Since Breeding Bird Survey data have documented the decline of Atlantic coast populations of the Painted Bunting, better knowledge of this species' biology is necessary for development of coherent management plans. Studies of both western and eastern populations are needed, as well as studies comparing the species' breeding success in both natural and disturbed habitats. The interactions of this species with cowbirds poses interesting evolutionary questions. Western Painted Buntings have had long exposure to cowbird pressures; eastern Painted Buntings have only recently had their breeding range invaded by cowbird expansion (see Lowther 1993a). Potential differences between bunting populations in response to cowbird parasitism may be important in the development and implementation of management plans for the species.
Impact of the cage-bird trade in Mexico on this species needs study and continued monitoring.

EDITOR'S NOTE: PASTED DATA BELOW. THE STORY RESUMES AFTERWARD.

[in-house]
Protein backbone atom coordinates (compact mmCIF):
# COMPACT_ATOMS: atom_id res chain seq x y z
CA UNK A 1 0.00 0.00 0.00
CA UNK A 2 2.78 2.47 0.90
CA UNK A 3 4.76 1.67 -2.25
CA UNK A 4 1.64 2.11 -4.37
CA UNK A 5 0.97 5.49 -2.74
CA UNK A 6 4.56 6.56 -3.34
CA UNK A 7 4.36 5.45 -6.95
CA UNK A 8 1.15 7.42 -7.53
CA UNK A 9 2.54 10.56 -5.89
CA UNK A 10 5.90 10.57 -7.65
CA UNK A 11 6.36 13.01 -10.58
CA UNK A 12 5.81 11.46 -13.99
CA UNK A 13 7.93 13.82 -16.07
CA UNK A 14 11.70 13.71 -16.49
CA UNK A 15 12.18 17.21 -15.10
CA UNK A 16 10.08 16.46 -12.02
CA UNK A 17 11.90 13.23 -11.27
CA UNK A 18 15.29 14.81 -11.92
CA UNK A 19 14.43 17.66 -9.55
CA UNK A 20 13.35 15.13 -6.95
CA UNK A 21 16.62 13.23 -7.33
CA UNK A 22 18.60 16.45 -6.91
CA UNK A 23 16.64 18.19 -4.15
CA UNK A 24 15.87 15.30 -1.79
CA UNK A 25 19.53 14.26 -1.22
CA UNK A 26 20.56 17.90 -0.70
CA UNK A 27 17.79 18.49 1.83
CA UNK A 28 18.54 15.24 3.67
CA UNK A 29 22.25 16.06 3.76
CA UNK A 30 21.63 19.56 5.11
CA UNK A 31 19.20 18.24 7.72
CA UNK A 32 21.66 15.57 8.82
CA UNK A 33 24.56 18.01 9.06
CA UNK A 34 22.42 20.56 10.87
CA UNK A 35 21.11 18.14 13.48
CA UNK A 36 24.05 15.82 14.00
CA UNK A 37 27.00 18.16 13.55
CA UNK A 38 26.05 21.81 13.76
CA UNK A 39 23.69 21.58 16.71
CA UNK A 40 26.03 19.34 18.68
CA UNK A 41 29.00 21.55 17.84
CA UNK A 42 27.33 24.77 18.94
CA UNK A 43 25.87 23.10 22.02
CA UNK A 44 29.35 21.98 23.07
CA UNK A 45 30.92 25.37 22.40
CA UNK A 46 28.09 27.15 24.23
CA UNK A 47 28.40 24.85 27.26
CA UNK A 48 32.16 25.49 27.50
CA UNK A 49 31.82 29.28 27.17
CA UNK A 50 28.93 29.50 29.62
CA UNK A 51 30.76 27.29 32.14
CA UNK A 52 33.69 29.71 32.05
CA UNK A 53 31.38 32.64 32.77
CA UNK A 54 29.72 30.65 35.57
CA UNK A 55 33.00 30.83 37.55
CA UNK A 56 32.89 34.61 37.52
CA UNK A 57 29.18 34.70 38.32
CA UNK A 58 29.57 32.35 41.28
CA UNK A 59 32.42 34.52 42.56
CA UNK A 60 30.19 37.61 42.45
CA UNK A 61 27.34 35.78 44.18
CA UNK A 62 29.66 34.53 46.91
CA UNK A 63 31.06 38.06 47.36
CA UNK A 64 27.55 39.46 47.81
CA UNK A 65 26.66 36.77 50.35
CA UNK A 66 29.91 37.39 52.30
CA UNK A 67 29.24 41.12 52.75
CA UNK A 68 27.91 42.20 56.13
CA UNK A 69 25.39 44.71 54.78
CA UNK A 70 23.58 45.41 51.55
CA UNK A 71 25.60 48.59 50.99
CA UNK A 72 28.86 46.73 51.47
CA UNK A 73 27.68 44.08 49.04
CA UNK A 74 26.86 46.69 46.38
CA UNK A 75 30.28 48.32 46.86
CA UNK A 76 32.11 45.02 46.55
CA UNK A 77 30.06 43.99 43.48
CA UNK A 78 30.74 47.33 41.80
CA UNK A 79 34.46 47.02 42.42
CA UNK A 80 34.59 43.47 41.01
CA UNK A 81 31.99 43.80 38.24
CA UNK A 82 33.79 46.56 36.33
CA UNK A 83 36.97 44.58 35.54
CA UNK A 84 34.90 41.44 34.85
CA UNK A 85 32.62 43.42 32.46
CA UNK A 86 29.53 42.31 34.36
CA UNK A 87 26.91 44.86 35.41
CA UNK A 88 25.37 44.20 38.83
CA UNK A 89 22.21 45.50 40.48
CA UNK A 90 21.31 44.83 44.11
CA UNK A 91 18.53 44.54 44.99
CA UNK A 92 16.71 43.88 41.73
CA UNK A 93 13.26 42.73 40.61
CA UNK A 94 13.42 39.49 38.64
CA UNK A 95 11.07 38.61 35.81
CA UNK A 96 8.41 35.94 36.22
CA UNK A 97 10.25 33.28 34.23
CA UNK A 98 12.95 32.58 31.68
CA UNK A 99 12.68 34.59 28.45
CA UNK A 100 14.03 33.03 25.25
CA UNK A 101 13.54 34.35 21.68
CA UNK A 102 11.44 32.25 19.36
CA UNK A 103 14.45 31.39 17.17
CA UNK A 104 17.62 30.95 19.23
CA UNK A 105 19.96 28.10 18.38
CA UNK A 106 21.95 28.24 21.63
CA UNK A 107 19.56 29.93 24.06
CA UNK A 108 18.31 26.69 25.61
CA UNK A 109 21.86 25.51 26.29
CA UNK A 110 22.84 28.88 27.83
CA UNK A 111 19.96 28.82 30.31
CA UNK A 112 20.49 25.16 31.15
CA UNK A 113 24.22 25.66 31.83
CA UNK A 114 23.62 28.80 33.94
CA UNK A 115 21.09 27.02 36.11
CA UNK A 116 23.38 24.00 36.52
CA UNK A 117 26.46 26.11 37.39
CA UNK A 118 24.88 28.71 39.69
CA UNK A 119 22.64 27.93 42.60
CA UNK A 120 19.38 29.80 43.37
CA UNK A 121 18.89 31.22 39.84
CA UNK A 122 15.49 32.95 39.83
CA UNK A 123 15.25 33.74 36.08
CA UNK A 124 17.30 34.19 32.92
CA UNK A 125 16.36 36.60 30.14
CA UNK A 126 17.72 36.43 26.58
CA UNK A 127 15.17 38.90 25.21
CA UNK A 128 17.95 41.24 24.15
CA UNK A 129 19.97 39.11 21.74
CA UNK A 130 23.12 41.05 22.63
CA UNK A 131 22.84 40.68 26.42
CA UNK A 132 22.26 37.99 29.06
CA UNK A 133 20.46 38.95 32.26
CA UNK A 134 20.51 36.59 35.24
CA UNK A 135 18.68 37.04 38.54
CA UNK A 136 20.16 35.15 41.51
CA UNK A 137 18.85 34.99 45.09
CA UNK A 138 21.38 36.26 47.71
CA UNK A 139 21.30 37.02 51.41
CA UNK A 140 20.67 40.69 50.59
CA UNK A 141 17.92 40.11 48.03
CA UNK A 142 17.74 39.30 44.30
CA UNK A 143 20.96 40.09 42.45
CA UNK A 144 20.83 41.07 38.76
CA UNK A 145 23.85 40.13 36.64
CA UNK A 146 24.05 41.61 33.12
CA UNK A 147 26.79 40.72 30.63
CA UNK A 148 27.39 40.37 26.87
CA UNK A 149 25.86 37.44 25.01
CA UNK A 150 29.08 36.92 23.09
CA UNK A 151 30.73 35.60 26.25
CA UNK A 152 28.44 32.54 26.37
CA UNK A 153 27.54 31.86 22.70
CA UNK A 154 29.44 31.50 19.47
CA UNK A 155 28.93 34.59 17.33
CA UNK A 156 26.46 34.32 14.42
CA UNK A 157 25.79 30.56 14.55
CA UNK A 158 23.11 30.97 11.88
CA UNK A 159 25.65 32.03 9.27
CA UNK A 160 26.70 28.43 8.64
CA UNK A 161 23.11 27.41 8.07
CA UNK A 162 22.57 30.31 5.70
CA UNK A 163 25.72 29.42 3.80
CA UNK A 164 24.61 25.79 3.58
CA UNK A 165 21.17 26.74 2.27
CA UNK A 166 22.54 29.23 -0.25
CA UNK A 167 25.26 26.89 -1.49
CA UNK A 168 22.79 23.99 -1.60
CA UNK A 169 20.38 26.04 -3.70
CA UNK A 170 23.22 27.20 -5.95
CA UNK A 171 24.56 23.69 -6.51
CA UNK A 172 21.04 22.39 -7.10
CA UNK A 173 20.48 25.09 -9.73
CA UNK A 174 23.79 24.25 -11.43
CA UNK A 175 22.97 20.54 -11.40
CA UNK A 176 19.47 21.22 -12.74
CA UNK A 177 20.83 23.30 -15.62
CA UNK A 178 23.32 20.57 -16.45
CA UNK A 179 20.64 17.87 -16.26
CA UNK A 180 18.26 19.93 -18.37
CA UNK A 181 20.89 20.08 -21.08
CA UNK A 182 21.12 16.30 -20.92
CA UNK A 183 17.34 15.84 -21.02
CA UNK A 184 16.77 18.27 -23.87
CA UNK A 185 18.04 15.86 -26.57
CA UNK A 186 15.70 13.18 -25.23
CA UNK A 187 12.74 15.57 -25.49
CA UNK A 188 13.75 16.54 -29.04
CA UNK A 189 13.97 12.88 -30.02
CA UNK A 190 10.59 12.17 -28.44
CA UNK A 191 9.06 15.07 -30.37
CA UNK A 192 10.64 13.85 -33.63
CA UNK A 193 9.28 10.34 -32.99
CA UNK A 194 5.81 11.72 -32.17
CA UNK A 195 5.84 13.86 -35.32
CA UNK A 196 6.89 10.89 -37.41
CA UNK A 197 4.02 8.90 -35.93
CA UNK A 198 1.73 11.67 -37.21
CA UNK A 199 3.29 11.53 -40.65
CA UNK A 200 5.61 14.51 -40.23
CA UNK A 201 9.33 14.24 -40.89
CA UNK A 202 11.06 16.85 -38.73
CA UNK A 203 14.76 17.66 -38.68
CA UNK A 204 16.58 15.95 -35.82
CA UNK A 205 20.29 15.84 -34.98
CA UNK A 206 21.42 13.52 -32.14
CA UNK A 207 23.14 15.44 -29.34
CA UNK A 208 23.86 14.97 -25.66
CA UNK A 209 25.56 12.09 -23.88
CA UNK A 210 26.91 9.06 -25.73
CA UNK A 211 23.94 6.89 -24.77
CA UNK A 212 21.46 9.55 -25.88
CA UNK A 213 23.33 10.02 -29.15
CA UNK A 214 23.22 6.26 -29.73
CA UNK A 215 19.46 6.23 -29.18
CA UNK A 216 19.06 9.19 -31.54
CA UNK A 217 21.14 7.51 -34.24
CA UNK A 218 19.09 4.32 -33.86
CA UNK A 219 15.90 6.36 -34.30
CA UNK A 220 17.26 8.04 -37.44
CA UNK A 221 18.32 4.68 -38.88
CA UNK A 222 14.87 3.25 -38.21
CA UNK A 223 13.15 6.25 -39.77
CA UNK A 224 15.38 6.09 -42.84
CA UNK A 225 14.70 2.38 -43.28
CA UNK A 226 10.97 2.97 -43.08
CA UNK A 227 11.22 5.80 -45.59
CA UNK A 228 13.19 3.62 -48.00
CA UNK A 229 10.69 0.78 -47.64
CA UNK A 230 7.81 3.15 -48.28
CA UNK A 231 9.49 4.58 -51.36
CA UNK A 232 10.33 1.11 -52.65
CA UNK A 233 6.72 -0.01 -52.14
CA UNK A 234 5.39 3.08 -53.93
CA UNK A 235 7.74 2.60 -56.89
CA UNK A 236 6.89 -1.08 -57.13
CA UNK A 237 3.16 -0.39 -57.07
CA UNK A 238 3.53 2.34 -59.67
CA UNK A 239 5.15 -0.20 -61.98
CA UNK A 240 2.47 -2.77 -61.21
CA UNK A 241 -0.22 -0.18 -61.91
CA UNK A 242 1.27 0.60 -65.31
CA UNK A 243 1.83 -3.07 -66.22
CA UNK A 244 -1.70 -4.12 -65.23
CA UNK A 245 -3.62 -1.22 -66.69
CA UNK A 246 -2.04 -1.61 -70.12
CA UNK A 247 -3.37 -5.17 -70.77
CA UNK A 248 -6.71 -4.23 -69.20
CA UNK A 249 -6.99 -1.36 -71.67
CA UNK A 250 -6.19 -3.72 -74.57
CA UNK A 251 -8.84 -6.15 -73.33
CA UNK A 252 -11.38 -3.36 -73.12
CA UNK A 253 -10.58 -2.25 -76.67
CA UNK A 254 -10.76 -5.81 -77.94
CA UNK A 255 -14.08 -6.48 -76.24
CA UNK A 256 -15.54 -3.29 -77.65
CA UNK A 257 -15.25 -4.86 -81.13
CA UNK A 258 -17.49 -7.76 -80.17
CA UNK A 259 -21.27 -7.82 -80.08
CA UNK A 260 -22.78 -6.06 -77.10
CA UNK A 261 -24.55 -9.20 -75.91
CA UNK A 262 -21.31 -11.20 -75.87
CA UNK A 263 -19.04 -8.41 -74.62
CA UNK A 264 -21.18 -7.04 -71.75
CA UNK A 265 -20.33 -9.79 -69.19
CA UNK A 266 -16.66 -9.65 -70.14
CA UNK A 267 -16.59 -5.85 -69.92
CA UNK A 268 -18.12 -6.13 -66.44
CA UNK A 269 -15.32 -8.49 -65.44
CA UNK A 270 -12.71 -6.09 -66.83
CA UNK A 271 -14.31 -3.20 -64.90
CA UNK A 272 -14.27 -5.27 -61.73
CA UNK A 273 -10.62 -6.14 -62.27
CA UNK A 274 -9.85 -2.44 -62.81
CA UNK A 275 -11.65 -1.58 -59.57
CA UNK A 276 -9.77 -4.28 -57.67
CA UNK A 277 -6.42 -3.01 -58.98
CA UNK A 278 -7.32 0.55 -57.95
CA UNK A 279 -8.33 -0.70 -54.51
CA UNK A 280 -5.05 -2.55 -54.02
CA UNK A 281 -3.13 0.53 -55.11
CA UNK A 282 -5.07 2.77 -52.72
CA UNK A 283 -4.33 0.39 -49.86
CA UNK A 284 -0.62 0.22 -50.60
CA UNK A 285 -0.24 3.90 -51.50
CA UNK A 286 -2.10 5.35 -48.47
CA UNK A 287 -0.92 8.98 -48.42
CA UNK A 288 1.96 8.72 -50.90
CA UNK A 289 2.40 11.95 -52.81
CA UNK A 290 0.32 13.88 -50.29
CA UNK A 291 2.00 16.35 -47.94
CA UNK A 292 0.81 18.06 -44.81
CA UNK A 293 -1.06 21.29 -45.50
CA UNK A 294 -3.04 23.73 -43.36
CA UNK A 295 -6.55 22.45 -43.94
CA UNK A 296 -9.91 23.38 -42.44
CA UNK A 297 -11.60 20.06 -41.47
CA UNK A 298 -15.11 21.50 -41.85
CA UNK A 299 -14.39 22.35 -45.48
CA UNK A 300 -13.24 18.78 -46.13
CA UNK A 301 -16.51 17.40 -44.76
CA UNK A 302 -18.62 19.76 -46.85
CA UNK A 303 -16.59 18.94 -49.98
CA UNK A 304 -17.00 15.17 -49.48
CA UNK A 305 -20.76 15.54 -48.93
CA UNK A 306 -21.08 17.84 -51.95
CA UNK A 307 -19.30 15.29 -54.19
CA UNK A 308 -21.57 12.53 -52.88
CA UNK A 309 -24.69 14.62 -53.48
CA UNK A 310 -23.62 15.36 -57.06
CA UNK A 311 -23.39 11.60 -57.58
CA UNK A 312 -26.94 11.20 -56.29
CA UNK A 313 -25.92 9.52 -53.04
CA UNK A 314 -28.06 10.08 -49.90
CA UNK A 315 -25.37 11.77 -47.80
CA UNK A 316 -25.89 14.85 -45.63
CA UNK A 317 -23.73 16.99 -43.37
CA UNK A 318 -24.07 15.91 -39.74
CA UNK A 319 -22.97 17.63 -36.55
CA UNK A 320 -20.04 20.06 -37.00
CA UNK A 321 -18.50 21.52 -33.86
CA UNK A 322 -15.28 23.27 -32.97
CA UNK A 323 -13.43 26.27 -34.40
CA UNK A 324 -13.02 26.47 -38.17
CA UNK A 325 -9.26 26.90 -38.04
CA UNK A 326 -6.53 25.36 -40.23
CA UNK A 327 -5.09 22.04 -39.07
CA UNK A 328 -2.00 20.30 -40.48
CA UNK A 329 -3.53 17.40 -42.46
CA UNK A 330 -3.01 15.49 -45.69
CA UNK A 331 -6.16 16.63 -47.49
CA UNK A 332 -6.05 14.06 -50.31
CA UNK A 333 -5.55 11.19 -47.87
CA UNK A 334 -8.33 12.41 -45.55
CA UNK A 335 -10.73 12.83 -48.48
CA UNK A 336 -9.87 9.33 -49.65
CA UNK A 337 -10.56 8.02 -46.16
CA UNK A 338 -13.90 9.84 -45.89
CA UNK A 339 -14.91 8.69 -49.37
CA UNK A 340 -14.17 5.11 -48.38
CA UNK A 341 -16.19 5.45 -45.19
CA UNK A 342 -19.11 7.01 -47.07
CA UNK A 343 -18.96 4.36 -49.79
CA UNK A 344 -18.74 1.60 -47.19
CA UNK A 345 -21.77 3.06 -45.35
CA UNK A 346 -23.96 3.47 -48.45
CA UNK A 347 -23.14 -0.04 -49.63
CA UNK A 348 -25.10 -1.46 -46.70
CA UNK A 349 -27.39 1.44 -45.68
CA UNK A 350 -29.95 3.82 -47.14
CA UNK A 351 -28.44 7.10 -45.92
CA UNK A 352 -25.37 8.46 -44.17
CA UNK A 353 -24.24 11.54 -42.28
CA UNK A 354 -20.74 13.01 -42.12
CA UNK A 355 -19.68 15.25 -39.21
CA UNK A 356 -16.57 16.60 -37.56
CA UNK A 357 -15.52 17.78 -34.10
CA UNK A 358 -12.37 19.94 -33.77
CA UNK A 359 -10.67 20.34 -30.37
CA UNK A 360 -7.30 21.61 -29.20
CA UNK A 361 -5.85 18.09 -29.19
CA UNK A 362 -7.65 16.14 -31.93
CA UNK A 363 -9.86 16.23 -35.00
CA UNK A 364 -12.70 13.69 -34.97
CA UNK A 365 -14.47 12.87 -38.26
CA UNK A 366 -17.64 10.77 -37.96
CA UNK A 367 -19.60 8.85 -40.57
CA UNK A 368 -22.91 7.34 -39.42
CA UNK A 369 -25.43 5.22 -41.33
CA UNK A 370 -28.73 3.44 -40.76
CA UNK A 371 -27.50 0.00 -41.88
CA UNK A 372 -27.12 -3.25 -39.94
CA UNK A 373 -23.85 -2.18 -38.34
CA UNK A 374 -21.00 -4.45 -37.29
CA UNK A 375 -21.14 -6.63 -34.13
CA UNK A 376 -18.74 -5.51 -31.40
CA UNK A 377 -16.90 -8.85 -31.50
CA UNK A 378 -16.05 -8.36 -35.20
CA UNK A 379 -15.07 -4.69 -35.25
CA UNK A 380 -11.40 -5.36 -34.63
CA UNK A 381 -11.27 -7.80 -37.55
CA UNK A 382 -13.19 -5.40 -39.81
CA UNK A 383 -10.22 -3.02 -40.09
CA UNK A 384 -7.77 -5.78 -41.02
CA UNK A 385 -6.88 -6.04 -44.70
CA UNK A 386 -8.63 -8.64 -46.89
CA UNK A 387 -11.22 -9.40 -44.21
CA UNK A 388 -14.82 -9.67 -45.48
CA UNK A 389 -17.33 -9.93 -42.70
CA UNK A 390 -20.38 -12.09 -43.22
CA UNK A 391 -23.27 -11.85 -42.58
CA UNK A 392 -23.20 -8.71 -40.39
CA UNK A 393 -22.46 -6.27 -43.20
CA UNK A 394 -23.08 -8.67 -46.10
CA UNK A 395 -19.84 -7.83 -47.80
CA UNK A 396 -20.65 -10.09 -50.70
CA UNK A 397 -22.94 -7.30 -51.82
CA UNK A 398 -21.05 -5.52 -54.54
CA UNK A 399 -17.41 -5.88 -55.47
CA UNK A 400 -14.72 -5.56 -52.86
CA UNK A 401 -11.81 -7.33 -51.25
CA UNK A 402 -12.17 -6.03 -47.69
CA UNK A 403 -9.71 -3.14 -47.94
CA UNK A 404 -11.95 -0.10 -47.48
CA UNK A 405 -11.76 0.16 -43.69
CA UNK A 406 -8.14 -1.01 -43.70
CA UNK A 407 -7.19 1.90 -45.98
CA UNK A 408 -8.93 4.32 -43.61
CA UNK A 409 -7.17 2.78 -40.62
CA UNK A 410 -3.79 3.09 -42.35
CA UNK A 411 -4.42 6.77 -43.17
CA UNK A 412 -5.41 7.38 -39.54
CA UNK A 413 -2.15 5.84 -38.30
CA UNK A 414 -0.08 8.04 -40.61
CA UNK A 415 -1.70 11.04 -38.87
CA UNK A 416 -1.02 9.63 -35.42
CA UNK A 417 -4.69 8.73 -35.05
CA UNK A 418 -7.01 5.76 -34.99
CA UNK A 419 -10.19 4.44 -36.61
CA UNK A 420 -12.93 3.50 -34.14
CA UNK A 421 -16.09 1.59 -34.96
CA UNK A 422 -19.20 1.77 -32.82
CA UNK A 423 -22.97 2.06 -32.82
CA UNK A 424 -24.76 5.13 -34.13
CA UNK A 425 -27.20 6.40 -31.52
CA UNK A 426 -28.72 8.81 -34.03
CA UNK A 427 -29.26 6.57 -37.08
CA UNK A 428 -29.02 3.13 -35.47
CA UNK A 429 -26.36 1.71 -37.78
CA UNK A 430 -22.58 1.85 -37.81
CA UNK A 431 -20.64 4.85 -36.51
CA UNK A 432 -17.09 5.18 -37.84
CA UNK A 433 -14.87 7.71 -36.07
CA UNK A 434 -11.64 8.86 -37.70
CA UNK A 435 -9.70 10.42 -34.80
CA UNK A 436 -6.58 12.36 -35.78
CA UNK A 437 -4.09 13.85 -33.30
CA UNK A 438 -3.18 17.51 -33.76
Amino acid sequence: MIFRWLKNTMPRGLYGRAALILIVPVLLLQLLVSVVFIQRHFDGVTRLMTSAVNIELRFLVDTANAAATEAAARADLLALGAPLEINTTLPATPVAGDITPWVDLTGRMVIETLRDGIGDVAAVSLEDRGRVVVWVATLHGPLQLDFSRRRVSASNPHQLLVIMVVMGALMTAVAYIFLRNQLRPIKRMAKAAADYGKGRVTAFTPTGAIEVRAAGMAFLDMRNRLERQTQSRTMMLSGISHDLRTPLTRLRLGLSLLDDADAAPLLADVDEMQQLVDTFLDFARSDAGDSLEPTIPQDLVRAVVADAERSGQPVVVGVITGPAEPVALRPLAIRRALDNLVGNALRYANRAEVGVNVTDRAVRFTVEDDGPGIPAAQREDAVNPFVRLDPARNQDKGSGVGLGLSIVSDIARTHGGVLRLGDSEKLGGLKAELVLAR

Since this species shows site fidelity, long-term studies of marked populations can provide baseline data of breeding biology and measures of lifetime reproductive success. Better knowledge of this species' habitat requirements on breeding and wintering grounds, as well as on the molt staging areas used by western populations, is needed so that these habitats can be identified and properly managed.
Genetic studies of eastern and western populations of Painted Buntings are needed to determine whether the 2 populations represent separate species. Genetic studies may also help determine whether eastern and western populations maintain allopatric wintering ranges.
Extensive work has been done to describe Painted Bunting song; since buntings have adapted well in captivity, the study of vocal development within this species, and in comparison with other Passerina, could be quite profitable.